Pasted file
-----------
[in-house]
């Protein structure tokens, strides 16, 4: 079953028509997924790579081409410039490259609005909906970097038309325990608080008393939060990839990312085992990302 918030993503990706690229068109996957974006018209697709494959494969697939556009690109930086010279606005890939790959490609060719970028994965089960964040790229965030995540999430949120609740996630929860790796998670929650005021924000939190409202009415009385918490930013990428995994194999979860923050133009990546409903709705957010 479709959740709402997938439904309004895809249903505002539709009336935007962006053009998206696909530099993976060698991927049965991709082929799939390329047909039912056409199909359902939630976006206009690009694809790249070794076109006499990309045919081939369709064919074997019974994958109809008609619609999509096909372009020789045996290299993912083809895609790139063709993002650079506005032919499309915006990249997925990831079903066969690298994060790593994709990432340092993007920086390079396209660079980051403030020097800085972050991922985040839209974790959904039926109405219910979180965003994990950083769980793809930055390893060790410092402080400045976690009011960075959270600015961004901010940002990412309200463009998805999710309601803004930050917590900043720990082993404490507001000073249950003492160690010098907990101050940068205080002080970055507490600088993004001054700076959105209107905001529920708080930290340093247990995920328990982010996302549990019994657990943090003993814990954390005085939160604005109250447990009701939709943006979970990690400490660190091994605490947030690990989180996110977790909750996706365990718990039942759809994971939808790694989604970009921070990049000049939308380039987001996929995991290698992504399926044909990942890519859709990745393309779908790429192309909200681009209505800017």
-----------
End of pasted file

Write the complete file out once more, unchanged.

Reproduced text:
[in-house]
């Protein structure tokens, strides 16, 4: 079953028509997924790579081409410039490259609005909906970097038309325990608080008393939060990839990312085992990302 918030993503990706690229068109996957974006018209697709494959494969697939556009690109930086010279606005890939790959490609060719970028994965089960964040790229965030995540999430949120609740996630929860790796998670929650005021924000939190409202009415009385918490930013990428995994194999979860923050133009990546409903709705957010 479709959740709402997938439904309004895809249903505002539709009336935007962006053009998206696909530099993976060698991927049965991709082929799939390329047909039912056409199909359902939630976006206009690009694809790249070794076109006499990309045919081939369709064919074997019974994958109809008609619609999509096909372009020789045996290299993912083809895609790139063709993002650079506005032919499309915006990249997925990831079903066969690298994060790593994709990432340092993007920086390079396209660079980051403030020097800085972050991922985040839209974790959904039926109405219910979180965003994990950083769980793809930055390893060790410092402080400045976690009011960075959270600015961004901010940002990412309200463009998805999710309601803004930050917590900043720990082993404490507001000073249950003492160690010098907990101050940068205080002080970055507490600088993004001054700076959105209107905001529920708080930290340093247990995920328990982010996302549990019994657990943090003993814990954390005085939160604005109250447990009701939709943006979970990690400490660190091994605490947030690990989180996110977790909750996706365990718990039942759809994971939808790694989604970009921070990049000049939308380039987001996929995991290698992504399926044909990942890519859709990745393309779908790429192309909200681009209505800017």